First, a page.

Into these denials Jesus comes with truth. You are a sinner by nature and sin has held you captive to choose only evil... but I have the power to free you. Jesus points us to His righteous life, His life-giving death, and His resurrection to life without end. Here is your freedom. Now live in it. Live in the power of my Word and Truth. Live in the grace of forgiveness and love.
You might think we would welcome such a gift of freedom. But our sinful natures are not done with us yet. Christ offers us freedom but we are not so sure we want it. With this freedom comes responsibility. That is something we are not so sure we want. We are comfortable with the sin and we are not so sure about this freedom. As long as we are sinners and cannot change, we have an out – someone to blame and an excuse for our behavior. Like the old joke, “The devil made me do it.” But if Christ has set me free then with that freedom comes the responsibility to apply that grace to reshape our sinful lives.
First we deny that we are sinners or all that sin is all that bad... then when Christ sets us free, we deny that He has really set us free. Fear has trapped us in the realm of two denials. We deny that we are sinners and we deny His gift of freedom can make a difference to change us. We have excuses for why we aren't that bad and why we aren't that good.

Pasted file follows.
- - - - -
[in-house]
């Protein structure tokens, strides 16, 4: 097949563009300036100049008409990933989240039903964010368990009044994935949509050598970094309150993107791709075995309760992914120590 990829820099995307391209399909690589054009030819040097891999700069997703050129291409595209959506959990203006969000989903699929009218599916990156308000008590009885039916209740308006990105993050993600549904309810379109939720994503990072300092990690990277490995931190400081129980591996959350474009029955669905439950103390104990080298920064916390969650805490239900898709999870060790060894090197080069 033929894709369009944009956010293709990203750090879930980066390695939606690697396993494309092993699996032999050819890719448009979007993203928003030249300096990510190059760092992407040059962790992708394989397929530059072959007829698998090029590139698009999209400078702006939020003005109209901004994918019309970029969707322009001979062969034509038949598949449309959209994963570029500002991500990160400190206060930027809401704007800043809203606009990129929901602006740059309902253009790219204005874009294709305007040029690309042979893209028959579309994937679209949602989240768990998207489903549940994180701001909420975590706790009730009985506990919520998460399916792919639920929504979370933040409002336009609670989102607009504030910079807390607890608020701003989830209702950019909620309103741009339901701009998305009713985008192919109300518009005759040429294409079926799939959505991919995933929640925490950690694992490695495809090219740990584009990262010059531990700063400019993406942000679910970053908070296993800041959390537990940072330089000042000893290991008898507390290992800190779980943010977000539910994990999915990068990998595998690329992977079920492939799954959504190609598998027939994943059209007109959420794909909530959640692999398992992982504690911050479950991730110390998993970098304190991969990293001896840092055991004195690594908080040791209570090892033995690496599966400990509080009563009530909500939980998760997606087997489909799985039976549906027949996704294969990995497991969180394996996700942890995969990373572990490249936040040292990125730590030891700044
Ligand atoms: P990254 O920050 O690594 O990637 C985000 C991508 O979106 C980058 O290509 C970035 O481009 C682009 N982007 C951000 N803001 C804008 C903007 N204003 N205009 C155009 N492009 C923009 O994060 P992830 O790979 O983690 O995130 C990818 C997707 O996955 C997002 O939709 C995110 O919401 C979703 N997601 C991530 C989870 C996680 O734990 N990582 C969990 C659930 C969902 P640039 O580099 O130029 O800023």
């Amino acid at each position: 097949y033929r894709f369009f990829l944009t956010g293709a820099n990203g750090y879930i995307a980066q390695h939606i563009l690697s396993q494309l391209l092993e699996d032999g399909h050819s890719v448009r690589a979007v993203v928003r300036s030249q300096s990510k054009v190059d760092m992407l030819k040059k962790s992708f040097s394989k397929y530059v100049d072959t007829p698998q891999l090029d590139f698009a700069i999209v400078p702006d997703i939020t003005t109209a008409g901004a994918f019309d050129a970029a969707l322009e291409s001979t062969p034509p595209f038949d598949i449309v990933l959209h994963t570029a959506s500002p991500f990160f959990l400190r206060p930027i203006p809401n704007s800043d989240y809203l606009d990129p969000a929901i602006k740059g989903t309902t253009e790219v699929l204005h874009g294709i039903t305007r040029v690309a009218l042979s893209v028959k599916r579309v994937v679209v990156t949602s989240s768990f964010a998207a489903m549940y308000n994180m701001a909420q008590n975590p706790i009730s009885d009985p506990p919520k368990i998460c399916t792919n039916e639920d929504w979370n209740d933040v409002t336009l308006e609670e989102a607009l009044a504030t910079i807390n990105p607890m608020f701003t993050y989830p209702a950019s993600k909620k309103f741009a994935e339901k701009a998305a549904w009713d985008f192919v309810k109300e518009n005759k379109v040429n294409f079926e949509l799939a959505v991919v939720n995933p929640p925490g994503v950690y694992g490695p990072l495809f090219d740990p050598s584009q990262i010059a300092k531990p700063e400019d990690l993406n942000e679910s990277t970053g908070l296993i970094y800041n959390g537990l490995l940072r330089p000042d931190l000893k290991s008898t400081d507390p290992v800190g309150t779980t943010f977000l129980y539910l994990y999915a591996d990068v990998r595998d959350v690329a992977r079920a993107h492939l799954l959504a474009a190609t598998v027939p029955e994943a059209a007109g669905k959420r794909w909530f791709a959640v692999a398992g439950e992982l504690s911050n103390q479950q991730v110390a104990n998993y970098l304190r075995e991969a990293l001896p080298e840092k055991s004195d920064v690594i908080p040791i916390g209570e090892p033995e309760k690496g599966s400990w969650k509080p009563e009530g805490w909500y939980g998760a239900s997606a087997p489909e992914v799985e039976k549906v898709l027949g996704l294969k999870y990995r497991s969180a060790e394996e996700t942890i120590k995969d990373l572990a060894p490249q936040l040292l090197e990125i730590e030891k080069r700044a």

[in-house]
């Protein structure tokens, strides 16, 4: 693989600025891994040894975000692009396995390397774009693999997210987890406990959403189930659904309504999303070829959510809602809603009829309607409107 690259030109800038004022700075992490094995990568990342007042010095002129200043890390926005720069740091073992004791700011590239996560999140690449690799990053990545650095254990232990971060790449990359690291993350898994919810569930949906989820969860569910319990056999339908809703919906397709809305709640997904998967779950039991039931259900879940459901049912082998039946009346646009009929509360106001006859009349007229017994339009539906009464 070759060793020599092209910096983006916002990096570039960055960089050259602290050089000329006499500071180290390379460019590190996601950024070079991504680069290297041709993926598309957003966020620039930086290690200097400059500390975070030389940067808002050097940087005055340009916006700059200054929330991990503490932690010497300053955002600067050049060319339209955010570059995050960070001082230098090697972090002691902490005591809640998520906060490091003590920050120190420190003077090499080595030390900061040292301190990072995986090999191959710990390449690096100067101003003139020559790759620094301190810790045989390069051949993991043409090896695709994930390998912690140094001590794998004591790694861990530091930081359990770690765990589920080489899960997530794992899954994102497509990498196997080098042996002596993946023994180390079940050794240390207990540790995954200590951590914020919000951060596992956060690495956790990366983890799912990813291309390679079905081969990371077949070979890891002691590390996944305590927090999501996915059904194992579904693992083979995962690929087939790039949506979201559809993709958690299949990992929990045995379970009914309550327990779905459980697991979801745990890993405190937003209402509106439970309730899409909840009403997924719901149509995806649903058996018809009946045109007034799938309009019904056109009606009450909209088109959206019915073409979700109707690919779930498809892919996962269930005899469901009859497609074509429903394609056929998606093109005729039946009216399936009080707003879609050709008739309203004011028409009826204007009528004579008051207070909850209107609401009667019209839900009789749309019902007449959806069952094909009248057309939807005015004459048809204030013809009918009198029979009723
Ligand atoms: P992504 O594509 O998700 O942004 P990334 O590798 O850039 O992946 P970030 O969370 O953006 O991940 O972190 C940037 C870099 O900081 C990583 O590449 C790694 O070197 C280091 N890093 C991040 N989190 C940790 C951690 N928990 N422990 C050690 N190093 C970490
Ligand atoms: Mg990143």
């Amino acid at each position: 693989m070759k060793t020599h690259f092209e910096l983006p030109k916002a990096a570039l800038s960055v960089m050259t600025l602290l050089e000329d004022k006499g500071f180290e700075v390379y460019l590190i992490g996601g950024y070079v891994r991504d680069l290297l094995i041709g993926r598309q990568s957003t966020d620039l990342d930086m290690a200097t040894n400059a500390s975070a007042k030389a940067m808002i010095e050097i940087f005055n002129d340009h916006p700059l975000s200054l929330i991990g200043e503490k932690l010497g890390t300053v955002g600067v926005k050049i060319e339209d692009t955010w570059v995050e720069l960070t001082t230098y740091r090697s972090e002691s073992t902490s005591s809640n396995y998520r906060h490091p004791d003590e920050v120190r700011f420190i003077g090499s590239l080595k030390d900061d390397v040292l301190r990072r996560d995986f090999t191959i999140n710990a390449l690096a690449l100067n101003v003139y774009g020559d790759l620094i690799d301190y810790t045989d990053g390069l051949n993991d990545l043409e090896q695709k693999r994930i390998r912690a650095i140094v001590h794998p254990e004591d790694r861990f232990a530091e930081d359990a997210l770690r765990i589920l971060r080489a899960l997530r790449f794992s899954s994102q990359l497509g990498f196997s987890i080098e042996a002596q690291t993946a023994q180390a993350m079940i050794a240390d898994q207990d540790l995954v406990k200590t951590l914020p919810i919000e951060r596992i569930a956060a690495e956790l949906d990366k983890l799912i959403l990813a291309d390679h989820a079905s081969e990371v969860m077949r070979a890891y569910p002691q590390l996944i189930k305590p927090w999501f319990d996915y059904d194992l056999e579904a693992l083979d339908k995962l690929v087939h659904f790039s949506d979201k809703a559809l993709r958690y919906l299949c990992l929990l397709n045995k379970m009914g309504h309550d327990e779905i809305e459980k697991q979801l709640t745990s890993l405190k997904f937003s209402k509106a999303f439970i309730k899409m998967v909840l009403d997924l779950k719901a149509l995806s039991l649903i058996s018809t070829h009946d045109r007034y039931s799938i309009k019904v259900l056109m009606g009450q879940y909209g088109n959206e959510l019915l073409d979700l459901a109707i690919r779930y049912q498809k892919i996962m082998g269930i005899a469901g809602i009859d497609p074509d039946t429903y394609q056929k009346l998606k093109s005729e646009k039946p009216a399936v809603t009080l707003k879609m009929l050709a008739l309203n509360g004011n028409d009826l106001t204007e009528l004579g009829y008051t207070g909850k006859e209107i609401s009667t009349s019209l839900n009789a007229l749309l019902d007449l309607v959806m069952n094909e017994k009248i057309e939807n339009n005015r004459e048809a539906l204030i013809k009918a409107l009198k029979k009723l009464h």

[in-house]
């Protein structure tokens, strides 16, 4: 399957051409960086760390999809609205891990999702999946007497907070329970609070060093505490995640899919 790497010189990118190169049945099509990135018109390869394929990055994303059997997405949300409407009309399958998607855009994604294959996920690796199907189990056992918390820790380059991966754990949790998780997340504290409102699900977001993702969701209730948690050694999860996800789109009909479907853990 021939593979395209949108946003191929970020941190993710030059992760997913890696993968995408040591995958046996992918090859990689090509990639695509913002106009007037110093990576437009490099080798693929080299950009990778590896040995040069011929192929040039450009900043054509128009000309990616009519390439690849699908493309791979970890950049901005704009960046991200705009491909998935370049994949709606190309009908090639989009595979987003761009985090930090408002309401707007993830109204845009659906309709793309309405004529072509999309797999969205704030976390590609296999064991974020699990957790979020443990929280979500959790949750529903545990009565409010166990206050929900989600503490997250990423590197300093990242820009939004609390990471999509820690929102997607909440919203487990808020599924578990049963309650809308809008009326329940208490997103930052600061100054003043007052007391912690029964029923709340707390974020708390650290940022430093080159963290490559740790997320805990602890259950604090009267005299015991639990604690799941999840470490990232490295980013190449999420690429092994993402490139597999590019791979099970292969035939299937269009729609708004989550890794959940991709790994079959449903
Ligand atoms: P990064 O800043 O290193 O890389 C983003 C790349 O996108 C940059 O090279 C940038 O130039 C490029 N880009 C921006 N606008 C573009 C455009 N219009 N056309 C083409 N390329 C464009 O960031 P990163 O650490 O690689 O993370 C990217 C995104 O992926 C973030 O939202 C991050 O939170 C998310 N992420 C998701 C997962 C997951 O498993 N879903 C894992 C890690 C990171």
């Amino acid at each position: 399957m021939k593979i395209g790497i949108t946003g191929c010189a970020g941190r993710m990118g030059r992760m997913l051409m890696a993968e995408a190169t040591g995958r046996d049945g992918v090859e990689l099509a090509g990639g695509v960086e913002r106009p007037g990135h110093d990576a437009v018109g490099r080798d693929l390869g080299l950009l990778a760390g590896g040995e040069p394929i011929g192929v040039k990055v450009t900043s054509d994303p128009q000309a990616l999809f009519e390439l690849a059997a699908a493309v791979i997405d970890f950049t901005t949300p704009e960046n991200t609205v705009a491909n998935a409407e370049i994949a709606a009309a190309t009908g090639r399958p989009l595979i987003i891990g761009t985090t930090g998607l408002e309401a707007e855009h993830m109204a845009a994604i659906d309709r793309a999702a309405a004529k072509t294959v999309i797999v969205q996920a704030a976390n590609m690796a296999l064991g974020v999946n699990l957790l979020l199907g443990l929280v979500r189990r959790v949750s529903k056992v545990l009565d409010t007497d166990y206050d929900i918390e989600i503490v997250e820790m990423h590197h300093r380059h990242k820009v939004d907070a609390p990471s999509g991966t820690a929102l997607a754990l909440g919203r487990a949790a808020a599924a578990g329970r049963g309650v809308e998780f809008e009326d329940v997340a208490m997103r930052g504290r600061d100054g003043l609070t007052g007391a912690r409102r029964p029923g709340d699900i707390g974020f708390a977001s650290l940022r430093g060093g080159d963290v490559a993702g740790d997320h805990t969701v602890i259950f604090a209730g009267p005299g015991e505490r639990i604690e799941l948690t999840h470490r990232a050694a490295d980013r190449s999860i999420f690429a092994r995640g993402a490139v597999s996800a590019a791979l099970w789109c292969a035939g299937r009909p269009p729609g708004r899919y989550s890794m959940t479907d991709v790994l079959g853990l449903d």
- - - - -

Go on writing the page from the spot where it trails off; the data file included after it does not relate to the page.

Why do we insist upon living as slaves when Christ has set us free? There is the challenge laid at the feet of Christian people, born anew by baptism and living in grace! Why are we more comfortable with sin’s misery than Christ’s freedom? Why is it easier for us to keep on sinning than it is to try to resist the power of sin and live out Christ’s gift of new life?
Have you ever found yourself asking, “If Christ has restored me as a child of God, why do I live in the gutter? Why do I dabble at sins as if it were more fun to sin and to do what is good and right and true as a child of God? If Christ has saved me, why do I act as if I am still lost?” First we denied that sin was so bad we needed a Savior who would suffer and die. Then we deny that Christ’s freedom makes any difference in our lives. We are at home in the land of denial.
Fear keeps us captive. We may not want to live in the darkness but we are not so sure we want to live in the light either. Only the Holy Spirit can coax us from our fears. Only the Holy Spirit can coax us from darkness into Christ’s light. In that light our sin is exposed but exposed so that Christ may forgive us and set us free. Once set free in Christ, the goal of faith is to live always in the light where goodness and truth dwell.